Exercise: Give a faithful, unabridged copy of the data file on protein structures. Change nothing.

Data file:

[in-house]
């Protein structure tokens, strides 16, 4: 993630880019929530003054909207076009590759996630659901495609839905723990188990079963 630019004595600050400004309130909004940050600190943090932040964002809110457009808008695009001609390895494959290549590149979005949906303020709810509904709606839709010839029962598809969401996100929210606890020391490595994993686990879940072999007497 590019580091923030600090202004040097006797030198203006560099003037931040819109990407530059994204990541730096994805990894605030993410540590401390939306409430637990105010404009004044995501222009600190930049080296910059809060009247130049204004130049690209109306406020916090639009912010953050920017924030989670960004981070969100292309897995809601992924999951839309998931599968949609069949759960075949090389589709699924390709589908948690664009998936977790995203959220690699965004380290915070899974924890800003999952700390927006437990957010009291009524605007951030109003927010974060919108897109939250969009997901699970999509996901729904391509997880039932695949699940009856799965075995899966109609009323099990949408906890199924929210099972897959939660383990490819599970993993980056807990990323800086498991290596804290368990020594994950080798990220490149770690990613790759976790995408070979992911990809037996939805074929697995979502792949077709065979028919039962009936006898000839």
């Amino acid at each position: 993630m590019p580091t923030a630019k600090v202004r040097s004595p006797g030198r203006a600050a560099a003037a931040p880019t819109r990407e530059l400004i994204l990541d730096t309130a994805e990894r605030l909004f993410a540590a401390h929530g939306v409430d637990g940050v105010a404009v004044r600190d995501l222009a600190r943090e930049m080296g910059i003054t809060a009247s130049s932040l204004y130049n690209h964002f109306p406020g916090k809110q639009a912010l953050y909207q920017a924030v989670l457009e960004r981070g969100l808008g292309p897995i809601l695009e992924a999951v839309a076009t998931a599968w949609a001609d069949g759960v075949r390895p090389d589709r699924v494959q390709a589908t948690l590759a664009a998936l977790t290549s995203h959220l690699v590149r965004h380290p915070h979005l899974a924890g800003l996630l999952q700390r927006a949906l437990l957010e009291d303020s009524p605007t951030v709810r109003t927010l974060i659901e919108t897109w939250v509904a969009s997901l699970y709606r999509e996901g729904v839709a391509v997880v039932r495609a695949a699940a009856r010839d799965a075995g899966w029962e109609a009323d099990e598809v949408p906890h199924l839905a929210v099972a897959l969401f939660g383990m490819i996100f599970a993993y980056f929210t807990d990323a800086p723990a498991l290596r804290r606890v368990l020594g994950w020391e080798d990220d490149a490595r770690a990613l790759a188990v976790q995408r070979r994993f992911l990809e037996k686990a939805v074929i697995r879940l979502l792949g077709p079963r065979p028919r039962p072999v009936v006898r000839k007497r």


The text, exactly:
[in-house]
């Protein structure tokens, strides 16, 4: 993630880019929530003054909207076009590759996630659901495609839905723990188990079963 630019004595600050400004309130909004940050600190943090932040964002809110457009808008695009001609390895494959290549590149979005949906303020709810509904709606839709010839029962598809969401996100929210606890020391490595994993686990879940072999007497 590019580091923030600090202004040097006797030198203006560099003037931040819109990407530059994204990541730096994805990894605030993410540590401390939306409430637990105010404009004044995501222009600190930049080296910059809060009247130049204004130049690209109306406020916090639009912010953050920017924030989670960004981070969100292309897995809601992924999951839309998931599968949609069949759960075949090389589709699924390709589908948690664009998936977790995203959220690699965004380290915070899974924890800003999952700390927006437990957010009291009524605007951030109003927010974060919108897109939250969009997901699970999509996901729904391509997880039932695949699940009856799965075995899966109609009323099990949408906890199924929210099972897959939660383990490819599970993993980056807990990323800086498991290596804290368990020594994950080798990220490149770690990613790759976790995408070979992911990809037996939805074929697995979502792949077709065979028919039962009936006898000839």
């Amino acid at each position: 993630m590019p580091t923030a630019k600090v202004r040097s004595p006797g030198r203006a600050a560099a003037a931040p880019t819109r990407e530059l400004i994204l990541d730096t309130a994805e990894r605030l909004f993410a540590a401390h929530g939306v409430d637990g940050v105010a404009v004044r600190d995501l222009a600190r943090e930049m080296g910059i003054t809060a009247s130049s932040l204004y130049n690209h964002f109306p406020g916090k809110q639009a912010l953050y909207q920017a924030v989670l457009e960004r981070g969100l808008g292309p897995i809601l695009e992924a999951v839309a076009t998931a599968w949609a001609d069949g759960v075949r390895p090389d589709r699924v494959q390709a589908t948690l590759a664009a998936l977790t290549s995203h959220l690699v590149r965004h380290p915070h979005l899974a924890g800003l996630l999952q700390r927006a949906l437990l957010e009291d303020s009524p605007t951030v709810r109003t927010l974060i659901e919108t897109w939250v509904a969009s997901l699970y709606r999509e996901g729904v839709a391509v997880v039932r495609a695949a699940a009856r010839d799965a075995g899966w029962e109609a009323d099990e598809v949408p906890h199924l839905a929210v099972a897959l969401f939660g383990m490819i996100f599970a993993y980056f929210t807990d990323a800086p723990a498991l290596r804290r606890v368990l020594g994950w020391e080798d990220d490149a490595r770690a990613l790759a188990v976790q995408r070979r994993f992911l990809e037996k686990a939805v074929i697995r879940l979502l792949g077709p079963r065979p028919r039962p072999v009936v006898r000839k007497r």